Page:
Meet Sam, the resourceful young fox that has made Dublin city centre its home
Fox seen looking mournfully towards Merrion Square where parents live
Dublin for Sam: the capital’s fox having its breakfast on Friday. Photograph: Paul Lanigan
On Friday morning, photographer Paul Lanigan ventured into Dublin city centre with the intention of taking photographs of empty streets during the Covid-19 pandemic.
The streets were empty alright, but of humans, not a fox which ambled down Fleet Street in Temple Bar with its breakfast in its mouth. The time was 9am when the street would normally be full of delivery trucks and tourists on an early morning stroll.
“I never thought I would see a fox in daylight, especially at 9am. It didn’t seem possible,” Mr Lanigan said.
He approached the fox carefully. Fortunately the animal was preoccupied with the pigeon in its mouth. Mr Lanigan got his photograph.
It is the same fox that was filmed on Grafton Street last week strolling in the early afternoon in a thoroughfare that would normally be thronged with shoppers.
The fox has a name. It’s Sam, according to Trinity College Dublin zoologist Collie Ennis, a suitably androgenous name as nobody who has observed the fox can tell at this stage if it is a dog (male) or a vixen (female).
It is about 11 months old, he reckons, and has a mangey tail. Mr Ennis said Sam’s parents inhabit a territory around Merrion Square.
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Now that Sam has reached a certain age, it has been kicked out of the den, and unlike its human equivalents, cannot plead that the rents in Dublin city centre are too exorbitant.
“All the time now at Trinity, you see him sitting at Lincoln Place gate at the dental hospital mournfully looking towards where Mammy and Daddy hang around. That’s why he’s out and about in the city centre during the day looking a bit panicked,” explains Mr Ennis.
“We were concerned that he was not eating, but we can see from the photograph that there is no need to be concerned. They are incredibly adaptable animals. They can switch from McDonald’s leftovers to killing rats and pigeons within days which is exactly what happened.”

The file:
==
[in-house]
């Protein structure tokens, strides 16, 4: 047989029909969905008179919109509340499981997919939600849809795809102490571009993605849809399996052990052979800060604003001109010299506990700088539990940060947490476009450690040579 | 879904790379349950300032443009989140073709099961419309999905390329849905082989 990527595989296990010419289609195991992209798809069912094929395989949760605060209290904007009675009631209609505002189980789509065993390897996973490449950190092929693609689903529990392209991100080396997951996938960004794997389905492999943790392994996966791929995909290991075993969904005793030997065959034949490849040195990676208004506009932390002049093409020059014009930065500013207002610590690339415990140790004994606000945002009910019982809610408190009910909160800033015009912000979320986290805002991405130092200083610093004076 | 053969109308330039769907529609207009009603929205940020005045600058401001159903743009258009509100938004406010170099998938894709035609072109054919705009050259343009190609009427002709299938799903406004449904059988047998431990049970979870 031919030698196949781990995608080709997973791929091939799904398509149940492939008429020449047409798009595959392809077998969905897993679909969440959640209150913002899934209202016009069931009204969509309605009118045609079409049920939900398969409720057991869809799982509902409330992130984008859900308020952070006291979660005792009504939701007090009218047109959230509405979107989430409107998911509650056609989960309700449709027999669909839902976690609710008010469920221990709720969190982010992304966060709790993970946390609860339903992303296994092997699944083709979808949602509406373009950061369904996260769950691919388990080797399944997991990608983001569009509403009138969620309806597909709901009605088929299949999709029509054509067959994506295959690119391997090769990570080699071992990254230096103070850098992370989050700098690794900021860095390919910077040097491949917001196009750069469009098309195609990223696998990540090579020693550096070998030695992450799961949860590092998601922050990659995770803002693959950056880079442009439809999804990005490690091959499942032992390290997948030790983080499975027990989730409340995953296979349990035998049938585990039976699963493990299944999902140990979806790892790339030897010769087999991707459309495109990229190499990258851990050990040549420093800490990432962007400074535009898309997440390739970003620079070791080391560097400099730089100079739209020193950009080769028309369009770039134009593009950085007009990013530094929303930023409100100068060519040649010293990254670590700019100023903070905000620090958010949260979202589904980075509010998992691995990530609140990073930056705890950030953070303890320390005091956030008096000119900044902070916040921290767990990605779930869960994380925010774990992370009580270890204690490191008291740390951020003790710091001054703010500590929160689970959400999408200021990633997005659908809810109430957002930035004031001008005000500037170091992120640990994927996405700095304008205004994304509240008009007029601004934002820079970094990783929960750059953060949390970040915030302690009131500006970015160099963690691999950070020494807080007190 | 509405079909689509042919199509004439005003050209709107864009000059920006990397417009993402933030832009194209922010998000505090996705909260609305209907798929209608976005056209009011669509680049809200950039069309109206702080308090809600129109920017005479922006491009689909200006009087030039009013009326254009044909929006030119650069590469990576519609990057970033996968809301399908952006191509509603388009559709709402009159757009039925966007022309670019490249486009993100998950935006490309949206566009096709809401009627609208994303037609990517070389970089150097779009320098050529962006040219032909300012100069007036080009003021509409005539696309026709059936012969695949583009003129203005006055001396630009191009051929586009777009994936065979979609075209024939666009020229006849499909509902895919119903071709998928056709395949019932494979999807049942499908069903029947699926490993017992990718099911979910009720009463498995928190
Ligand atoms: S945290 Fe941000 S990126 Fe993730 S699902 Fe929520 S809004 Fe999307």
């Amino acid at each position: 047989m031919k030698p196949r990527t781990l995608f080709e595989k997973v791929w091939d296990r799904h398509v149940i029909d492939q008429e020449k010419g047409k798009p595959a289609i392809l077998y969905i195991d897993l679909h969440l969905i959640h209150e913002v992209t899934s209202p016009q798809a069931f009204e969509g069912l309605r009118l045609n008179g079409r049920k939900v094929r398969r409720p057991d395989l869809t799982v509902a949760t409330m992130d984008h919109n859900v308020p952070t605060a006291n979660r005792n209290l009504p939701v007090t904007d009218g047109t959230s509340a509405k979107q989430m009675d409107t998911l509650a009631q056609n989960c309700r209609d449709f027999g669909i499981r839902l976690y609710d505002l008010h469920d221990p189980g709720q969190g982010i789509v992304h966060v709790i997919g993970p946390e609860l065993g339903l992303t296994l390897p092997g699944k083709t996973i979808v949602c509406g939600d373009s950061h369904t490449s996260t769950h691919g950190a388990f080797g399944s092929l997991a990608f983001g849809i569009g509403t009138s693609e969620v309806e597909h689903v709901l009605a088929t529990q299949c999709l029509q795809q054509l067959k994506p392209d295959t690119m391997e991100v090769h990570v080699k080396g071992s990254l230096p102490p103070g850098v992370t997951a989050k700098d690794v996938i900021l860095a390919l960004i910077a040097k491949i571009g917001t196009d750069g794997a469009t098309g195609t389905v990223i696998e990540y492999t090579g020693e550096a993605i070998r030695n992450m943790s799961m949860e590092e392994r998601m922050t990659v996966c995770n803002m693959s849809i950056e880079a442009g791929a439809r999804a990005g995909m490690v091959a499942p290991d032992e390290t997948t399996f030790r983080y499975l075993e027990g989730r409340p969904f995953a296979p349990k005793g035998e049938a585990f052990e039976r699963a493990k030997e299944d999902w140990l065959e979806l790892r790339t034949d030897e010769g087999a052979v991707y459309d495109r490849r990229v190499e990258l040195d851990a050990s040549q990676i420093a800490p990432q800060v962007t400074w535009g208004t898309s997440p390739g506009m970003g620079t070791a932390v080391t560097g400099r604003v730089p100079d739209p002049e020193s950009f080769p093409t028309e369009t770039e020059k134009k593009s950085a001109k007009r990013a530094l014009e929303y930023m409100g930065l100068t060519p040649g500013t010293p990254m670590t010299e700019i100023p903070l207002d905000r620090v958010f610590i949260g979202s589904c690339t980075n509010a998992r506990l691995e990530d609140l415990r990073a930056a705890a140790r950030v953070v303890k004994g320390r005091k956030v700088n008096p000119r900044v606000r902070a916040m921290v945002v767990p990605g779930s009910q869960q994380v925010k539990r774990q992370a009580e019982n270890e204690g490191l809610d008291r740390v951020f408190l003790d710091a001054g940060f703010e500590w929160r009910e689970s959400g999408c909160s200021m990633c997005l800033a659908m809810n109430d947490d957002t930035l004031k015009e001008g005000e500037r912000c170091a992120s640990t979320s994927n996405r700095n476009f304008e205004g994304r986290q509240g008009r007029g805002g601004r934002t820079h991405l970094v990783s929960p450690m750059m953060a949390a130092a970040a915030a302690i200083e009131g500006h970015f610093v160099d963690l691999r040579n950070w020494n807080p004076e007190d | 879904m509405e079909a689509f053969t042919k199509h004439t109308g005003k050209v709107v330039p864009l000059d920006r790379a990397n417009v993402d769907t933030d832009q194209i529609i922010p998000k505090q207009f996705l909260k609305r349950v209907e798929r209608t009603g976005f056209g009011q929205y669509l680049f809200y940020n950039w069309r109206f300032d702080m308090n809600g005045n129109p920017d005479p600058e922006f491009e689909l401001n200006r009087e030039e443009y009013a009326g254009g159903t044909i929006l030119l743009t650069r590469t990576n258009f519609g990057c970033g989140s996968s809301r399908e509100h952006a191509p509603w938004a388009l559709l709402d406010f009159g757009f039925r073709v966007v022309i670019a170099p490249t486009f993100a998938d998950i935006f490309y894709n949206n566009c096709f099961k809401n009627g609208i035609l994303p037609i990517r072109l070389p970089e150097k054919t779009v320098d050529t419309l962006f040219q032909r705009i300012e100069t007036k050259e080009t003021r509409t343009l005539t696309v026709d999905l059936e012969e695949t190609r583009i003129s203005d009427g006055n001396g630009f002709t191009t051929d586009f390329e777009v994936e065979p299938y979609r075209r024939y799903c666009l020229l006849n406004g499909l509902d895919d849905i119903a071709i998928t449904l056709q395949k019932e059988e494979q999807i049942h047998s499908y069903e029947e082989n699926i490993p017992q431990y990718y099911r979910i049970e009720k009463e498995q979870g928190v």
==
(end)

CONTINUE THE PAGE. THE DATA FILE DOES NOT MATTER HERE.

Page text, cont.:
UCD zoologist and PhD student Holly English says Sam looks like a healthy young adult fox who is fully grown though it is not possible to discern the sex of the animal from the photograph.
She says the pictures demonstrates how foxes are the “ultimate opportunists” and are excellent scavengers.
“I think based on commentary I’ve seen online, some people are worried that foxes in the city centre have less to eat these days because the restaurants and everything are closed,” she said.
“But this photo is a fine example that foxes are wild animals and well able to find food on their own. They’re excellent predators. They’re just as good at taking any opportunistic scraps left behind by people too.”
Ms English says this is an “incredibly busy time” for foxes as cubs are born following the mating season which lasts from January to March. Cubs, which were born the previous year will often help out their parents in scavenging for food for the new arrivals.
She believes that the increased sightings of foxes in city centre locations during daylight hours is related to the lockdown.
“They are more nocturnal. These day-time sightings are connected to the number of people out and about.”
She had hoped to get some special collars put on Dublin’s foxes so we can get a better idea of what size their territories are in the city and learn more about their behaviour, but that activity has been suspended because of the lockdown.